First, as much as Islamist rulers may want to stay in power, Middle Eastern civil society, which has come to include major pro-democracy groups and well-established political parties, will increasingly demand the upholding of democratic principles and standards and object to any attempts to prevent this. According to most estimates, popular support for Islamist movements in Tunisia and Egypt stands at 15 and 25 per cent, respectively. Moreover, Islamists are suffering from internal divisions between progressive and more conservative elements, which may diminish their capacity to enforce autocratic rule. Finally, Islamist movements themselves have been adjusting their rhetoric to accommodate democracy. Ennahda has undergone an ideological transformation that limits the state’s duty to creating jobs, providing education, and healthcare. Similarly, the FJP has declared its intention to prevent Egypt from becoming another Iran or Afghanistan, and has committed, at least in theory, to democratic principles.

Naturally, it remains to be seen how sincere these assertions are and whether Islamists would in fact give up power if they lost an election. Nonetheless, the Arab spring has significantly increased the possibility that democratisation processes and the inclusion of Islamism in mainstream policy- making might constitute a step towards pragmatism and compromise, and temper actors generally suspected of excessive zealotry.

In the Palestinian context, the Arab spring appears to have provided impetus to Hamas’s process of moderation. First, in February 2013 Egypt pumped water into the underground tunnels that Hamas used to smuggle weapons into the Gaza Strip, and tightened security controls at the Egyptian-Gazan border to minimise such activities. By taking these measures while simultaneously providing support to the Hamas political leadership, Egypt is encouraging Hamas to suppress its militant activities in favour of political ones. Additionally, Khaled Meshaal’s re-election as leader of Hamas reflects the movement’s turn to moderation. Meshaal is well- known for his relatively moderate stance toward Israel and has been quoted saying that he wants to give peace with Israel a chance. He fundamentally differs from Hamas’s more radical leadership by openly endorsing non-violent popular protest over armed resistance.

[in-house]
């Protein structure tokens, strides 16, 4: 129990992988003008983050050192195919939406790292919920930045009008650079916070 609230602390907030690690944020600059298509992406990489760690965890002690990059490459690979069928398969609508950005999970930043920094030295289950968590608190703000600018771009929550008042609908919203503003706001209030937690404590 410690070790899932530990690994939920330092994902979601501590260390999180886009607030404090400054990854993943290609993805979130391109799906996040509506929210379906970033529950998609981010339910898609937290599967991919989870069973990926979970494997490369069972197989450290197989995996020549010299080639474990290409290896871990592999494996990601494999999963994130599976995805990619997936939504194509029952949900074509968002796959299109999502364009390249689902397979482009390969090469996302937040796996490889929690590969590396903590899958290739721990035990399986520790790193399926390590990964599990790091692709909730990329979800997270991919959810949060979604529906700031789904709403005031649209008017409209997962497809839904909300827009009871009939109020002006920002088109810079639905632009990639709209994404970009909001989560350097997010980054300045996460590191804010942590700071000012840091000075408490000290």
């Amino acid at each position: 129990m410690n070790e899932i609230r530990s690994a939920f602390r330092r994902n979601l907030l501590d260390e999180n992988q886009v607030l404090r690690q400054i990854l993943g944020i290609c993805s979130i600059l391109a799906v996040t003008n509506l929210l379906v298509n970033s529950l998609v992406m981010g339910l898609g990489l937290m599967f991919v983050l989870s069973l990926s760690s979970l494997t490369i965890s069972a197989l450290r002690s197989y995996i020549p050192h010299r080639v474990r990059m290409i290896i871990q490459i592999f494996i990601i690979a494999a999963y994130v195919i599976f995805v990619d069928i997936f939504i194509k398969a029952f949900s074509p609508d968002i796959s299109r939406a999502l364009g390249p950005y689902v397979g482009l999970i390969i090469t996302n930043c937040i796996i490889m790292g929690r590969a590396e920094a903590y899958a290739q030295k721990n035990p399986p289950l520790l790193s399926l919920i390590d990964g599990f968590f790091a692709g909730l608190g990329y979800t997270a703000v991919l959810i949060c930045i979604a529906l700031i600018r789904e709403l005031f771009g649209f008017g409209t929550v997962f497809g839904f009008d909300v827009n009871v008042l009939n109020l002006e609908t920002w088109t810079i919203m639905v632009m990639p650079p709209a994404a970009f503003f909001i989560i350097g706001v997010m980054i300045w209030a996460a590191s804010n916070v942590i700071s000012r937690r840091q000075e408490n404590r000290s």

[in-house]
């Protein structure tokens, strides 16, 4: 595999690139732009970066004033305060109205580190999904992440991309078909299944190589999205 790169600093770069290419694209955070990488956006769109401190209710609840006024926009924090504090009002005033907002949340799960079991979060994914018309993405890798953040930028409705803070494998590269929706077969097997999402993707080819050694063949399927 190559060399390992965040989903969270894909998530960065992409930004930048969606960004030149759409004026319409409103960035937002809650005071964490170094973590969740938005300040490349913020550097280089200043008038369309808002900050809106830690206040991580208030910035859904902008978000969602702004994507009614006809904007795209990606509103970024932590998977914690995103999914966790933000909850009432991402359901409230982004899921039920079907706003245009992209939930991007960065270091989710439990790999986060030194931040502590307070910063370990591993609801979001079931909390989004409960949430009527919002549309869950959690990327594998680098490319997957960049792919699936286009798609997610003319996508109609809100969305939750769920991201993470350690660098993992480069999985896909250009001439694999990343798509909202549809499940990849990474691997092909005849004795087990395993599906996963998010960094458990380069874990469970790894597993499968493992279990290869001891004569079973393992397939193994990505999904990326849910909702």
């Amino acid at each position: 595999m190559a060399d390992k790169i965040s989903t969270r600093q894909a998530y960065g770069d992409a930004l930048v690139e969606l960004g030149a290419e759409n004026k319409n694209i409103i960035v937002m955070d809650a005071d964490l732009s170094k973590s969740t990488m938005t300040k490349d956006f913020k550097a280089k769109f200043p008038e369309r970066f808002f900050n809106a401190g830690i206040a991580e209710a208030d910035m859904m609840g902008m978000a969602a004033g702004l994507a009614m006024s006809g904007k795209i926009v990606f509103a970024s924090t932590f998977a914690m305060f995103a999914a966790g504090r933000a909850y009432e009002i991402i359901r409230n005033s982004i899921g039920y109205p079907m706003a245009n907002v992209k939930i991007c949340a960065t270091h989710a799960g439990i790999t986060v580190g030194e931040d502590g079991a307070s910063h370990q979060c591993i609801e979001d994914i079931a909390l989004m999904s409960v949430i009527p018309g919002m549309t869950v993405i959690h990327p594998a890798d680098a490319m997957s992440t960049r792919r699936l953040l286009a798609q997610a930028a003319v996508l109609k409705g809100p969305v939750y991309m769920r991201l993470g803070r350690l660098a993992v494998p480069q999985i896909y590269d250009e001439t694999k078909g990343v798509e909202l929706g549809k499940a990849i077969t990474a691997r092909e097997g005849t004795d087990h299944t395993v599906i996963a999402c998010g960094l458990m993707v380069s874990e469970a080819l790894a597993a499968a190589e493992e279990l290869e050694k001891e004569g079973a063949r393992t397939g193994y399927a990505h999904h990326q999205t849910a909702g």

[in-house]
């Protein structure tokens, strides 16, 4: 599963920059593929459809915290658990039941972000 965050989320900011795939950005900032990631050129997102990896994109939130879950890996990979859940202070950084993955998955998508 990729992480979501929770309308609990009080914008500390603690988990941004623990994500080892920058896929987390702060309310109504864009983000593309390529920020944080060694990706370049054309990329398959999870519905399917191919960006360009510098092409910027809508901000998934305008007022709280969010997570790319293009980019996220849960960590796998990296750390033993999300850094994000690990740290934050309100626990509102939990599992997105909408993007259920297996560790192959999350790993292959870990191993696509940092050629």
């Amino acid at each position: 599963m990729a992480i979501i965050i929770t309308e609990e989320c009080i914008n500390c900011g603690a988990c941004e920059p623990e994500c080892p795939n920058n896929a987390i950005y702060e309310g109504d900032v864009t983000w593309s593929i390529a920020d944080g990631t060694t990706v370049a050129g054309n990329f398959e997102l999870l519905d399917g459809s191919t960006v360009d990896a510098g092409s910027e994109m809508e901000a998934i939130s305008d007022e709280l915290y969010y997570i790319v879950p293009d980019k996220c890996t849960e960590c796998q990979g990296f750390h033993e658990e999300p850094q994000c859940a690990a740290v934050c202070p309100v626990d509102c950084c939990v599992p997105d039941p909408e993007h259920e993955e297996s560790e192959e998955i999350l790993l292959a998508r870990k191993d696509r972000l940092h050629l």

Despite these developments, Hamas has not formally broken ties with Iran and could still be receiving military arms from Tehran through its traditional smuggling routes. Additionally, the escalation of violence with Israel in November 2012 reveals that Hamas is far from disarming its members and focusing solely on Palestinian party politics. Nevertheless, there is a strong sense that the Arab spring provides Hamas with a sense of validation that is gradually replacing the siege mentality resulting from international boycotts and blockades. In this regard, arguably, the political inclusion of Hamas can further strengthen its pragmatic and strategic side, discourage its recourse to violence, and contribute to its transformation into an internationally-recognised Palestinian political party.


The Arab spring has not led to regime change in the Palestinian Territories yet. However, the Arab uprisings have fundamentally and irreversibly affected the Territories’ internal dynamics. Particularly, they have increased the odds of the outbreak of a third Intifada and rendered unsustainable the continued containment of Hamas.

The EU’s engagement with the Palestinian Territories has so far failed to acknowledge such developments. Its unconditional support for the Fatah-led Palestinian Authority and boycott of Hamas disregards popular Palestinian demands for change in the West Bank, and misses an opportunity to support Hamas’s possible development into an increasingly pragmatic actor. In addition, in the same way that it tacitly tolerated authoritarianism in countries such as Tunisia, Egypt, and Libya, in the Palestinian Territories the EU is contributing to the entrenchment of the PA in spite of the latter being much criticised for its authoritarian tendencies, a reality that is increasingly a source of civil unrest. It thereby ignores the three lessons of the Arab spring outlined above.

In order to increase the effectiveness of EU foreign policy, Europe should acknowledge the direct relevance of the central lesson of the Arab spring – the unsustainability of authoritarian governance – for the whole region, including the Palestinian Territories. Also, by officially opening talks with Hamas’s political wing, the EU might contribute to the movement’s process of moderation, a development which is compatible with the EU’s interest in seeing the Israeli- Palestinian conflict resolved. The Arab spring has introduced new political dynamics that the EU will have to address. It is thus up to the EU to choose between responding to developments in the region post-factum, or pro-actively recognising ongoing changes and adjust its external engagement accordingly.

About the author: Romana Michelon is member of the Department of Middle East and Mediterranean Studies at King’s College London.

Source: This article was published by FRIDE as Policy Brief 158 (PDF)


FRIDE is a think tank based in Madrid that aims to provide the best and most innovative thinking on Europe’s role in the international arena. It strives to break new ground in its core research interests of peace and security, human rights, democracy promotion, and development and humanitarian aid, and mould debate in governmental and non-governmental bodies through rigorous analysis, rooted in the values of justice, equality and democracy.